this understanding to develop suitable marketing mixes. Vodafone, Cellnet, Orange, and Mercury know that the needs of different customers vary. A business user who travels all over Europe, making several hours of calls each day, will not have the same requirements as an elderly couple who keep a phone in their car for emergencies. Different tariffs, hardware, and insurance schemes are needed to meet these diverse needs. To achieve customer satisfaction, cellular operators identify and single out customer groups at which to direct some or all of their marketing activity. In marketing terms these businesses have adopted a marketsegmentation approach, tailoring their products to meet the needs of different, specific customer groups. BOX 16.1 Booming phones The market for cellular phones enjoyed a global boom in the late 1990s. In 1996 the overall UK expenditure on telephone and telecommunications exceeded 8,000 million. A growing proportion of this spend was on calls from mobile phones. When mobile telephone technology was first introduced, its use was restricted primerily to the business domain. Today, there are packages to suit every pocket and situation. There were three distinct phases to this market growth. During the first, it was business people and sales representatives who used the technology to keep in touch with the office. In the second phase, tradespeople such as electricians, plumbers, and heating engineers adopted mobile phones so that they could respond to emergency and other calls. During the third phase, vulnerable and isolated groups, such as women travelling alone, were targeted. In 1996 with more than five million UK subscriptions, there was a mobile phone package for everyone. Cellular operators such as vodafone, Cellnet, Mercury One-2-One, and Orange developed product offers that reflected the varying requirements of different customer groups. Heavy users, often business customers, could opt to pay higher monthly tariffs in exchange for free talk time. For an additional charge, international call capability was offered on certain networks. Low tariffs and pay-asyou-go options were available for light users or those on a budget. Each operator prioritized particular customer groups and emphasized those aspects of its service that it belived would appeal. For example, Vodaforne made much of its international call capability, which made it popular with certain business users. Orange, meanwhile, became well known to consumers for its combination of clear targeting, novel branding, and innovative service packages. The company launched the first ever mobile phone loyalty scheme, offering free air time in exchange for every 60 seconds of calls. 2 The market-segmentation concept THE underlying principle of market segmentation is that individual customers have different product and service needs. The mass-marketing approach, in which a single marketing programme is used to attract all customers, is rarely appropriate.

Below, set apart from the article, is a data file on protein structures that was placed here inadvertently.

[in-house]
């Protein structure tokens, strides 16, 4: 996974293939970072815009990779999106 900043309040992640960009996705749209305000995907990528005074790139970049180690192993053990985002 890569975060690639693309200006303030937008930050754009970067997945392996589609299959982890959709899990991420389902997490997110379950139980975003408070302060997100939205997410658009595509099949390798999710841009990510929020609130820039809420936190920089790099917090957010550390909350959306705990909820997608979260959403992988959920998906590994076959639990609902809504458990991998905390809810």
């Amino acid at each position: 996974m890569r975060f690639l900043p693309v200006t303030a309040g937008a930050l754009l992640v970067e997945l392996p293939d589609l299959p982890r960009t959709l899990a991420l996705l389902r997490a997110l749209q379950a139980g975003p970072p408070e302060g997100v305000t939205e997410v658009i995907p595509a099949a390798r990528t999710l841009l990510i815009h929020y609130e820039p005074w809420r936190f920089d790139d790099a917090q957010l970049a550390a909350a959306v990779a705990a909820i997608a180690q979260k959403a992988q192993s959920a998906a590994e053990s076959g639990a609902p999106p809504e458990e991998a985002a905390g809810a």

At the beginning of the twentieth century, Henry Ford's customers were happy to be offered his Model T in any colour so long as it is black. In today's markets, with increasingly varied customer needs and ever more sophisticated marketing techniques, there are few situations in which a mass-marketing approach is feasible. Ford's current product range is evidence that customers expect their diverse requirements and buying behaviour to be met with an array of offerings. For example, the Scorpio for executives, the Mondeo aimed at fleet buyers, the Escort for family use, and the Maverick for customers desiring 4 x 4 off-road capability. Moving away from mass marketing towards a market-segmentation approach is a common way of dealing with diverse customer needs (Dibb and Simkin 1996). Although marketers recognize the breadth of customer needs, it is often unrealistic to customize products for individual customers. Businesses usually have neither the resources nor the inclination to deal with customers on an individual basis. To be competitive, they must accumulate customers into groups to reduce costs. They must then target the most attractive groups to enhance effectiveness. Market segmentation is the process by which this accumulation of customers is achieved, grouping those with similar needs and buying behaviour. If the process has worked properly, customers within a particular segment should have homogeneous product needs and consumption patterns that are distinct from those customers in other segments. Many companies believe that marketing success is linked to how effectively their customer base is segmented. This is because market segmentation helps companies to satisfy diverse customer needs while maintaining certain scale economies (Dibb and Simkin 1996). 2.1 The economic rationale Market segmentation is a key decision area for businesses undertaking marketing and strategic planning (McDonald 1995). The underlying rationale is that groups of customers that have been aggregated on the basis of similar needs and buying behaviour are likely to demonstrate a more homogeneous response to marketing programmes. Put simply, a business is more likely to be successful if it designs a specific marketing mix for a group of customers with similar needs. This assumption applies to businesses of all types, from confectionery manufacturers that promote their product ranges on the basis of the occasion on which they are consumed, to hotel groups that organize their property portfolios into sites geared to business or tourist occupancy. The origins of market segmentation are in economic pricing theory, which indicates that profits can be maximized when pricing levels discriminate between segments (Frank et al. 1972). Segmentation allows businesses to deal with diverse customer needs by focusing resources on particular customer groups with relatively homogeneous requirements (Choffray and Lilien 1978). Organizations that apply

segmentation to their business are, therefore, better able to fine-tune their customer offerings than those adopting a massmarketing approach (Blattberg and Sen 1976; Beane and Ennis 1987). 2.2 The business benefits Businesses use segmentation because they believe it will improve their marketing effectiveness and enhance their ability to c